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Kenya’s housing scheme could bring about double taxation

As part of Kenya’s Big Four Agenda, involving providing affordable housing; food security; affordable healthcare and manufacturing, Kenyan workers will from this month end, contribute 1.5 percent of their salaries to the project.

A notice by the Principal Secretary Housing and Urban Development Charles Hinga, based on a directive added in the Finance Act 2019, states that “Both the employer and the employee shall each contribute 1.5 percent of the employee’s monthly basic salary, provided that the sum of the total monthly contributions shall not exceed five thousand shillings.”P

Employers are also required to send an amount matching employees’ deductions to the National Housing Development Fund which receives the
1.5 percent of employees basic salary.

Housing Levy is kicking in this month;

Assuming your salary remains constant, in 15 years you will have worked for about 3 months for a house you aren’t sure when you will win now that GoK said the houses will be allocated via a lottery system.

Razor blade is that one. pic.twitter.com/O1t26TBNSF— Wathika (@uwanja) April 16, 2019

The Ministry of Housing and Urban Development which stated that the first contribution will be due by May 9, 2019, also noted that “provided that the sum of the total monthly contributions shall not exceed Sh5,000. Voluntary contributions may also be made to the scheme at a minimum of Sh2,000 per month.”

This salary remittance does not augur well with many who say it’s unconstitutional, fraudulent and amounts to double taxation, especially as people are already contributing to the National Housing Development Fund. A fund which does not guarantee that the houses will be given to the workers because the workers have to be eligible before they can be allotted a house. However, it is worthy to note that the contributor’s levy can either be transferred to a pension scheme, to another person under the affordable housing scheme or the person can cash out after exit which is at the end of 15 years, that is if the project is still on-going by then.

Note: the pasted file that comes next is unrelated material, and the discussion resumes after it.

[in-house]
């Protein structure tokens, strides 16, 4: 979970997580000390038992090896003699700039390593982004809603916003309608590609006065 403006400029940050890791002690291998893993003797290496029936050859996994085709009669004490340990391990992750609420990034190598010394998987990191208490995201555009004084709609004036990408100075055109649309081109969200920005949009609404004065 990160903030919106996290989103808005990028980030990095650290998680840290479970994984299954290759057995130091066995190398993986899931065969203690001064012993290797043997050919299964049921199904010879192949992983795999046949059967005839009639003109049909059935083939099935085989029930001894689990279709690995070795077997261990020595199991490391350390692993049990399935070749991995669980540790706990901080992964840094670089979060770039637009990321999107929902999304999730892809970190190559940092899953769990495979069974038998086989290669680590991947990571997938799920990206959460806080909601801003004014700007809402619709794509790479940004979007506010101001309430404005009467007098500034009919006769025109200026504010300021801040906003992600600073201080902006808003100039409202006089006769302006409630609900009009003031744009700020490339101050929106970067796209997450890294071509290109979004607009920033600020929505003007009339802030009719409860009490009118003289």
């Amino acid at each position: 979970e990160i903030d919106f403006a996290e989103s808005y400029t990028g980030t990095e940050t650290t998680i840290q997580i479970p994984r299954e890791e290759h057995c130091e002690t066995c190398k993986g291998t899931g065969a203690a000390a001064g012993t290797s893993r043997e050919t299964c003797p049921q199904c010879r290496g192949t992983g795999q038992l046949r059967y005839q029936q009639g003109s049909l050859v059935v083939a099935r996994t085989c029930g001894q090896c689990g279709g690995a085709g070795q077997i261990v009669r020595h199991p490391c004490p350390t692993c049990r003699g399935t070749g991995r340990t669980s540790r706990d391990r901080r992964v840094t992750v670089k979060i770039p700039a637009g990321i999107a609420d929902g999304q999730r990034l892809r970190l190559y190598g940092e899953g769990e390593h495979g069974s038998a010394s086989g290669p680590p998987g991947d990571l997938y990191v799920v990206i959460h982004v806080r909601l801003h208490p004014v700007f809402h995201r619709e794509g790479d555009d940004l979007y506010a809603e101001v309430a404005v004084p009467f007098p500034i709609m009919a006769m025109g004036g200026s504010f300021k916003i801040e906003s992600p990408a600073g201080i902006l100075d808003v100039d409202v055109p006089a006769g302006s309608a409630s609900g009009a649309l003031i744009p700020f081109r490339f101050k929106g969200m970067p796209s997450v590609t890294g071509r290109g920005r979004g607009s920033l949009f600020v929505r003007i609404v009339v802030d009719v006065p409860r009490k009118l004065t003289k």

According to Peter Karanja, Kenya’s KPMG tax partner, 2.4 million Kenyans who earn below Sh100,000 per month are eligible for a mortgage under the affordable housing scheme. This is not inclusive of the 77,000 high-earning employees, most of whom already own houses but will still make the monthly contributions.

Based on the 2017 Statistical Index from the Kenya National Bureau of Statistics, the country’s wage bill in 2016 was Sh1.6 trillion. This means that the government can potentially collect Sh48 billion annually from the levy out of which Sh24 billion is collected from the employers.

Currently, Kenya requires more than 250,000 housing units every year to meet demand. This is against the annual average of 50,000 units delivered by the government and private developers per year.